4.5 starsDRIVING 3.5 starsDRIVING

This is a very good drive. It's very quiet over rough bitumen and has a compliant ride over sand trails. It can be pushed very hard and brush off hard treatment. As an off-roader it's surprisingly competent though it's no replacement for a Prado. Firm seats work with the cruising ability of the diesel engine and long wheelbase in the country, while the excellent visibility make it at ease in the city. Better than the performance is the way it works, especially the simplicity of the car and t he flexible rear seat arrangement.

This goes as good as its shape implies and backs it up with a very comfortable ride and good seating position. It has a bigger boot area than the Yeti - but it is 240mm longer - until the Yeti folds down its seats. The engine feels a bit more responsive than the Yeti and the gears upchange with barely a tug. It handles well - better than most of its peers - but the Yeti feels more solid and confident, partly due to its firmer suspension setting. The lighter steering may better suit families who operate in suburban/city environments. While driver visibility is reasonable, the rear camera saves embarrassment and body dings.

OVERALL STAR RATING FINAL POINTS
4 stars image
OVERALL STAR RATING FINAL POINTS
4 stars image

VERDICT

The Sportage cleverly suits a wider range of buyers than the Skoda, primarily because of its value-for-money price and its desirable looks. But their culture is as wide apart as their language. Translate this and they suit different buyers.

Comments on this story

Displaying 3 of 6 comments

  • Nonsens review, yeti is way better in every aspect then kia.

    john rambo Posted on 27 November 2013 9:37am
  • I was very impressed with the Yeti and seriously considered it for my next car until the dealership told me only a space-saver spare tyre was available - not really useful for long journeys. No one would seriously consider going off-road without a real spare in a ny case.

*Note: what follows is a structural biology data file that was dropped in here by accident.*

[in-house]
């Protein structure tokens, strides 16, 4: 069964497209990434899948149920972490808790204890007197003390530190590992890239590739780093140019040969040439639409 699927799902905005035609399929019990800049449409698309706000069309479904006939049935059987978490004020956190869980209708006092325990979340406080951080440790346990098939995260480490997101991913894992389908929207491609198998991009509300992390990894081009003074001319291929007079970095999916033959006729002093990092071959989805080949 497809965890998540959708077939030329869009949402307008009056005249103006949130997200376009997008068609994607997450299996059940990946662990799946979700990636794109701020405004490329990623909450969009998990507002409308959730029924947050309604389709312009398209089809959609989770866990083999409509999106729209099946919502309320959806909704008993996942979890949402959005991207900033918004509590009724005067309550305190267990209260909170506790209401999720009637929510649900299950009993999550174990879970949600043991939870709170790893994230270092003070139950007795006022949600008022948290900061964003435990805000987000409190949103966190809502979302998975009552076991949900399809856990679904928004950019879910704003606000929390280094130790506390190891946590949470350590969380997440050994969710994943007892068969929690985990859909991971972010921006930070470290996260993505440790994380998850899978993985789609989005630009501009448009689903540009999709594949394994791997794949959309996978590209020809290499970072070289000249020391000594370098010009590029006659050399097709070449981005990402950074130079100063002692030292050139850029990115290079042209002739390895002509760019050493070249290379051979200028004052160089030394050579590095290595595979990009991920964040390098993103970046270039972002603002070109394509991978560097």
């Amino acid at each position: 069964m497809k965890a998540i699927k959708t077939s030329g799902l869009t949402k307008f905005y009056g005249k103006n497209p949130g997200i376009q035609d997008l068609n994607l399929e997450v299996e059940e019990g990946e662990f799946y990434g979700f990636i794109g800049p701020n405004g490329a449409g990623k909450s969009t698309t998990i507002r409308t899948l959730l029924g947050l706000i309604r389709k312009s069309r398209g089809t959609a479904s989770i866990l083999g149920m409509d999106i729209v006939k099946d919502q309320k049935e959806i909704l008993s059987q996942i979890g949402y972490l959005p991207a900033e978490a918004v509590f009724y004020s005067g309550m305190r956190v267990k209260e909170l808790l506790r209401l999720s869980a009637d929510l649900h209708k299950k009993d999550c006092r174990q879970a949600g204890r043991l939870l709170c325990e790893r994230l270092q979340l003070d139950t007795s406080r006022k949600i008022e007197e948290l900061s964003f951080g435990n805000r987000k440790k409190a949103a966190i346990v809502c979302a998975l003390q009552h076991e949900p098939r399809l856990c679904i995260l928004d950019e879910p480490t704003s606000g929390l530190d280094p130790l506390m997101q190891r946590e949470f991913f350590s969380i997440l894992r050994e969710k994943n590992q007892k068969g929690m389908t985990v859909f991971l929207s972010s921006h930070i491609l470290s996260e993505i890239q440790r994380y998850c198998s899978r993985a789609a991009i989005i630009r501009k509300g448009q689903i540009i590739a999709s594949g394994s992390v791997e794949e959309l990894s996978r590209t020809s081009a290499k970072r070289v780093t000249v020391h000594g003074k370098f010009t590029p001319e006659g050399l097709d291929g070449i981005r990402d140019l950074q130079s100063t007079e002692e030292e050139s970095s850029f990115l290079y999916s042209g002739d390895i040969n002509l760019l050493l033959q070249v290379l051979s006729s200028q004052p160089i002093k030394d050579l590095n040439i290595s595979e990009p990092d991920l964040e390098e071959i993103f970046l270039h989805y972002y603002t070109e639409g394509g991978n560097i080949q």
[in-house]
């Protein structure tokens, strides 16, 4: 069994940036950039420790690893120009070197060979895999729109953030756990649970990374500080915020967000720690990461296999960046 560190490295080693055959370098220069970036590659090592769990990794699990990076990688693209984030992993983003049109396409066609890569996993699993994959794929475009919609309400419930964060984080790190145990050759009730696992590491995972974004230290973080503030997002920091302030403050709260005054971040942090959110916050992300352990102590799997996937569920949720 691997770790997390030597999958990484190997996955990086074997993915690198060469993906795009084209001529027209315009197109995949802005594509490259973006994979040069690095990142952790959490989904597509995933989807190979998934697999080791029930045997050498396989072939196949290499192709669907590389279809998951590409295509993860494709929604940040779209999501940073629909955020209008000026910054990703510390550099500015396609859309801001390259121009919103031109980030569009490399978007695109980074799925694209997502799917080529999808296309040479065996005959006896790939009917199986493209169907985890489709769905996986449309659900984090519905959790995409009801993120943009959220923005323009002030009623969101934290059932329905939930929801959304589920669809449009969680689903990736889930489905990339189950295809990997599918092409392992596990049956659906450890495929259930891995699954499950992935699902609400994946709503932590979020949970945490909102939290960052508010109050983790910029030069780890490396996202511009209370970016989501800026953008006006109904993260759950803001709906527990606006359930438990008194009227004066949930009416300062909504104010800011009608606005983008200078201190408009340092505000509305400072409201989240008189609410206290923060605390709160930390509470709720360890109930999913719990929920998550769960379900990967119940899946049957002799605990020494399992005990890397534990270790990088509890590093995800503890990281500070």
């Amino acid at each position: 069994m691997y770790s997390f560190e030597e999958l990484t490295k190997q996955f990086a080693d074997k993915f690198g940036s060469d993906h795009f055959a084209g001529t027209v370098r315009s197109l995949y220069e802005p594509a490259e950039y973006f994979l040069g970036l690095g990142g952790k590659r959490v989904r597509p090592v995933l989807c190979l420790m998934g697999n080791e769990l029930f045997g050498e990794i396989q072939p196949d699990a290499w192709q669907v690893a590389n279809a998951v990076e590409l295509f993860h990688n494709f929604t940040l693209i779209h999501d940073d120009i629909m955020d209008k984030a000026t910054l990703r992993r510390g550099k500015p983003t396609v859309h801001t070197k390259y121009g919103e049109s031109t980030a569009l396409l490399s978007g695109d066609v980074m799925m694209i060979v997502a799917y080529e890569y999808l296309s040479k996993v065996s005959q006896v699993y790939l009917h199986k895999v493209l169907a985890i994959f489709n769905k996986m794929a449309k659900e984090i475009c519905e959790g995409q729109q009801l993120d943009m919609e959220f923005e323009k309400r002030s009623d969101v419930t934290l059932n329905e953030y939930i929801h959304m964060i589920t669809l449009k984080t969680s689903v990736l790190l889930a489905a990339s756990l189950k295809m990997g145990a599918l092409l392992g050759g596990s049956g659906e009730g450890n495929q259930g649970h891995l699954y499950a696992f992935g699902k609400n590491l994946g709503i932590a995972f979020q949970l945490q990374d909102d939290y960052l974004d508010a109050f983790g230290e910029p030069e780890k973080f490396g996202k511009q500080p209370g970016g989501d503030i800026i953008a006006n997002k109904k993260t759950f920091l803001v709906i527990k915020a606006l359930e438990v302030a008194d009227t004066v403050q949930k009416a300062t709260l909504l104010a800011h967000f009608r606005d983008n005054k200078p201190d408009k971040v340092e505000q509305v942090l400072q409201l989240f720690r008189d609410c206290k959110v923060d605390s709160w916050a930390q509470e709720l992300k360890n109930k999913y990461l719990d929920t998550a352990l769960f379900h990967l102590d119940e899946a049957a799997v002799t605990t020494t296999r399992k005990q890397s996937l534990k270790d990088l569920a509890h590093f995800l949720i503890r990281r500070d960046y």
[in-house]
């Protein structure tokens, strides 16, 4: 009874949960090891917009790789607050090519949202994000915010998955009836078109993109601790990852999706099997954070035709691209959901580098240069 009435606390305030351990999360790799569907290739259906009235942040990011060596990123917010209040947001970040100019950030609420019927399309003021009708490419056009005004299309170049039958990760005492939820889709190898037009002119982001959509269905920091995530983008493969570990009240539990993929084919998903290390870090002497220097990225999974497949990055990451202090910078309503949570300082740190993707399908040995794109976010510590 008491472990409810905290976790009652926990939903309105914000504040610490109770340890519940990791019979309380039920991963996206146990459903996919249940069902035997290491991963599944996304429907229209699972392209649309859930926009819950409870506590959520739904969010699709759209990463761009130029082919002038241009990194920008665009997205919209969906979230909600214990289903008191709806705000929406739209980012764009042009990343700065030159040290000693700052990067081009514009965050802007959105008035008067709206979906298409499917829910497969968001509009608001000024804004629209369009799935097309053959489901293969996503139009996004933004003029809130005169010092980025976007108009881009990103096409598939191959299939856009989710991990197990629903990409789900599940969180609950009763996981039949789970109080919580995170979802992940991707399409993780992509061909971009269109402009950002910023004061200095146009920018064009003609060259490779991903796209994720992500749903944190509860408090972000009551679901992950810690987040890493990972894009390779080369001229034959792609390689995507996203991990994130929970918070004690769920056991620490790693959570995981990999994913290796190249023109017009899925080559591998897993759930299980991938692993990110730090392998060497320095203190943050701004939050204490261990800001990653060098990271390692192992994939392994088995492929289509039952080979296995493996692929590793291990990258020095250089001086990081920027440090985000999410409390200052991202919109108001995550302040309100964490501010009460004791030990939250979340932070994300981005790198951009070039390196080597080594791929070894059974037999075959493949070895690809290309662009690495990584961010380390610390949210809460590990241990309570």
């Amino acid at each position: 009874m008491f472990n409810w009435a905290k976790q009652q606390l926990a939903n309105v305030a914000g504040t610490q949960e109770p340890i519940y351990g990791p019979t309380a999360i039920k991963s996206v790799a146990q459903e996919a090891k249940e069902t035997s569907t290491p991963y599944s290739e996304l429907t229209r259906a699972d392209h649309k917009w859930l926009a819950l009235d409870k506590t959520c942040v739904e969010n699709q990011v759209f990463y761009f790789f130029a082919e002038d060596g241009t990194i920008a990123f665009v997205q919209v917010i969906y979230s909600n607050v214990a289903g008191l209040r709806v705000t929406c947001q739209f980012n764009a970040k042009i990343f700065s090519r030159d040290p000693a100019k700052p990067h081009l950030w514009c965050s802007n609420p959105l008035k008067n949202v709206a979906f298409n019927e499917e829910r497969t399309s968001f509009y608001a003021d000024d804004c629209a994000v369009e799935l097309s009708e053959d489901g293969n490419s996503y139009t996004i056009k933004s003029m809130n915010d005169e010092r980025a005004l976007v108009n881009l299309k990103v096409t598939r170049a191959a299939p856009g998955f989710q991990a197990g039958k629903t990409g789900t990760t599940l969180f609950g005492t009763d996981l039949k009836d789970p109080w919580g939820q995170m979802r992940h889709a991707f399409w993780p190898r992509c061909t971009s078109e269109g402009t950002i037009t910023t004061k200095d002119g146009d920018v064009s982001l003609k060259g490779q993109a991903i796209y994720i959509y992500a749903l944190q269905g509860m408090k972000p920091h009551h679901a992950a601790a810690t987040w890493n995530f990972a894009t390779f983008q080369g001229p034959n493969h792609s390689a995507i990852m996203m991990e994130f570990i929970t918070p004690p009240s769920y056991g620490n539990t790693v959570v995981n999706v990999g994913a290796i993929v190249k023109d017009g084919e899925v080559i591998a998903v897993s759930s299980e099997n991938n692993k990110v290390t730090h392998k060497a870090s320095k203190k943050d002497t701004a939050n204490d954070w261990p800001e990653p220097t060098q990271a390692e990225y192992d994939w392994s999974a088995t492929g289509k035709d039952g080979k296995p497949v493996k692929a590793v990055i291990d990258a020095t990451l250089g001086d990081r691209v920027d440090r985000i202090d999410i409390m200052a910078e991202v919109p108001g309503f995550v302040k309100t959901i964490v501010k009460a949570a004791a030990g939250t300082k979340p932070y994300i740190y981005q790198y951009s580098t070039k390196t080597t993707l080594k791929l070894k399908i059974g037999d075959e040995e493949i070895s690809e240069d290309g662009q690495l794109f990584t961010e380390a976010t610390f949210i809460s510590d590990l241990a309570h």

David Pim of Trieste, Italy Posted on 16 November 2013 1:56am
  • Test drove a Mitsubishi ASX and the Skoda Yeti. No comparison, the Yeti is quiter and far superior interior and built quality. It is a high quality European SUV, great bang for your buck.

    Michael of Frenchs forest Posted on 11 May 2013 10:50pm
  • Thanks for the comparison. I currently drive Mazda CX7 Luxury and have tested CX5 diesel and Sportage Platinum Diesel. I have chosen, to my surprise, the Sportage Diesel. It’s a lot of car for the money, so much more than the Mazda. I wished the Mazda WOWED me but it actually disappoints me except for the new Skyactive. The look outside is bland and inside like a box. $4k more for base model over top of range Sportage! Both my Father and uncle had new VW and had major troubles constantly and both sold them after a year so I didn’t even look at Skoda. Hopefully Sportage goes as good as it looks.

    jeff Heimann of NSW Posted on 07 April 2012 8:16pm
  • I looked at both of these (Diesels only) and have chosen the Yeti.  I have to say though I only drove the Yeti and should be picking it up next week.  The sportage had more boot space and although the design is eye catching, I find it a bit flashy.  I prefer the more restrained and original look of the Yeti and the better off-road capability plus better economy.  I dont think you would go wrong with either.  Downside for the Yeti is the speed limited spare, almost (but not quite) a showstopper for me.  Other than that, I love it!  Moving to the Yeti from a ‘06 Forester XT.

    Floppy of ACT Posted on 31 March 2012 8:27pm
  • We have test driven the Yeti, the Sportage and theCX5. For us, the Yeti TSI came up best, we
    Iked it’s road holding, it’s zip and the interior space. At first the turbo lag is noticeable, but after a while the split second delay ceases to matter.  The two other vehicles were perfectly competent, but seemed to be. Underpowered and lacking in character. Sure the Yeti design is u usual and obviously ‘different’ from other cars, but the package, we found, works really well, of course we have to say that, coz we bought one,

    Chris Kenyon of Rural nsw Posted on 11 March 2012 12:02am